Pramoedya Ananta Toer: Jejak Langkah (Footsteps)
The third novel in the Buru Quartet sees Minke off to Betawi (Batavia, now Djakarta) to study medicine. On arrival at the medical school he is subject to immediate bullying but manages to fend for himself. He immediately gets involved with the local intelligentsia and is invited to a meeting – the only native there – at which a visiting Dutch MP show sympathy to the cause of the native population, though others do not. He also gets involved with and then marries Ang San Mei, a Chinese woman who knew his Chinese friend, who was murdered by the Tong in the previous novel in the series. Their marriage is generally good but she seems to spend too much time working to help the Chinese community (behind his back) and eventually wears herself out and dies. Indeed, when he tries to help her, by issuing a prescription he is not allowed to write, as he has not yet qualified as a doctor, he loses his place at medical school.
The main focus of this novel is about Minke’s struggles to help his people free themselves from the Dutch, not by armed struggle, but by political activism. He had already been working towards this end and comes to the attention of the political authorities, to the extent he is invited to meet the new Governor General, the much hated Van Heutsz who had beaten the Aceh, with considerable slaughter. Van Heutsz continues his conquest, with the brutal conquest of Bali. Minke is sympathetic to the Balinese and helps local military units who refuse to join in the fight. Meanwhile Minke has help set up two organisations of native peoples, the first, a failure, having focused on the priyayi and the second having been co-opted by the Dutch authorities. However, he does set up a successful newspaper for the natives, which offers aid and local news and is very well received. The Dutch try to stop it, e.g. by refusing to sell it paper, but Minke survives. Meanwhile, Nyai, the mother of his first wife, marries his French friend, Jean Marais, and they move to France. Minke proposes to Marais’ daughter beforehand but she says she needs time to think about it and accompanies her father and stepmother to France.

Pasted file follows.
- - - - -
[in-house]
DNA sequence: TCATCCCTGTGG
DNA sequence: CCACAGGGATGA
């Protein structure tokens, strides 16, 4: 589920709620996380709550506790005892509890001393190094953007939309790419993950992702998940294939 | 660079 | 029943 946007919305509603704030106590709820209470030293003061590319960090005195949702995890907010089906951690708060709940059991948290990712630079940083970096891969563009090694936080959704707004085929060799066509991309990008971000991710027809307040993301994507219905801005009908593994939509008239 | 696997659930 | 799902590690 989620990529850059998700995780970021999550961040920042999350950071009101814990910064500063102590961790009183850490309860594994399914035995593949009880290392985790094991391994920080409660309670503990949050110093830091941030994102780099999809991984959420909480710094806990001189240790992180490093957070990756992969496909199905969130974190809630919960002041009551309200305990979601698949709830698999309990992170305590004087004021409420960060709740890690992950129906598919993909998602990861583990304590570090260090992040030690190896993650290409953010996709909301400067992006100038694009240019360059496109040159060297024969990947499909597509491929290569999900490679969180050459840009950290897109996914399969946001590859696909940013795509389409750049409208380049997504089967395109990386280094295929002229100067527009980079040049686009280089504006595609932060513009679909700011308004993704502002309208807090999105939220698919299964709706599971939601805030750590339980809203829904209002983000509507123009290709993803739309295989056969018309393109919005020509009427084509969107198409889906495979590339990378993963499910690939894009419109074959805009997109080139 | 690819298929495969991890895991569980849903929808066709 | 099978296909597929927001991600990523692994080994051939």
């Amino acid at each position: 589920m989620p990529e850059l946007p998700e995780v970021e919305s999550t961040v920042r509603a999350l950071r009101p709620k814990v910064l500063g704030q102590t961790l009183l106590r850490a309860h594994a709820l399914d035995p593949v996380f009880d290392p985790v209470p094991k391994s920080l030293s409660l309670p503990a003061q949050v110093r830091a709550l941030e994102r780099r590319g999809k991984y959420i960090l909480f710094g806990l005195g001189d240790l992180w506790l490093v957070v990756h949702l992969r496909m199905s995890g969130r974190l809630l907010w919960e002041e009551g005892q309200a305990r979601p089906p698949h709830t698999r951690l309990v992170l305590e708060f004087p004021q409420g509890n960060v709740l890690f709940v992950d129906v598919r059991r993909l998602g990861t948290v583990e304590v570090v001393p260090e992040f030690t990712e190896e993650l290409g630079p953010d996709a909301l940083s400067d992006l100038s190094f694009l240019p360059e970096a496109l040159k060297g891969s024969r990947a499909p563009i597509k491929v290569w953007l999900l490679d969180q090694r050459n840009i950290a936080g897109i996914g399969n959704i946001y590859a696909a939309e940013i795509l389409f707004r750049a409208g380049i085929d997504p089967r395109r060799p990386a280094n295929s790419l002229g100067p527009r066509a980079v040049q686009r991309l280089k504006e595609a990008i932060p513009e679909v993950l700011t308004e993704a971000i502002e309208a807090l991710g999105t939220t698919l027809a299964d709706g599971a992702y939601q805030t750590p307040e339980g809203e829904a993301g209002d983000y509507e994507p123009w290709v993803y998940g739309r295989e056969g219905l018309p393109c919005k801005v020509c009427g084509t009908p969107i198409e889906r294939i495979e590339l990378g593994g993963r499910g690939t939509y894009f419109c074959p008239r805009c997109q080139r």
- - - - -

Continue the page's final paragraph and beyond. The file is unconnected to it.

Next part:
Minke then sets up a new organisation, based on the traders in the country, called the Islamic Traders Organisation, which seems to have more success. One of the themes in the book is how the other colonised powers and other Asian countries are struggling against imperialism, with Japan considered a model to some degree, though Minke and other Indonesians are not unaware of its dangers. However, they were impressed with Japan’s success against the major imperialist power of Russia in the Russo-Japanese War. Internally, however, it is a different matter. The Chinese seem to be taking over much of the trading and this causes some concern and is one of the reason for the creation of the Islamic Traders Organisation. The organisation also gets opposition from the Indos (the mixed blood native and European people) and they form various groups to try to destroy the Islamic Traders Organisation and also to attack Minke and his paper. He has bodyguards but when he is attacked by a group called The Whips, he is badly hurt. Meanwhile, he meets a Javanese princess who has been exiled and ends up marrying her. Though their marriage is far from perfect, she does help him by running a women’s magazine and by proving very adapt with a gun.
Eventually he does run into serious opposition from the authorities, now that Van Heutsz has moved on, and the book ends with his facing serious troubles, to be continued in the next book in the tetralogy. Much more than the two previous books, this book concentrates on the setting up and running of a political organisation which, though not explicitly spelled out, is likely to lead to an independence movement. Some of it gets involved in the local minutiae but much of it is a fascinating account of the struggles Minke and his colleagues faced, both from the colonial power but also from internal forces.
First published 1985 by Hasta Mitra
First published in English 1990 by Penguin
Translated by Max Lane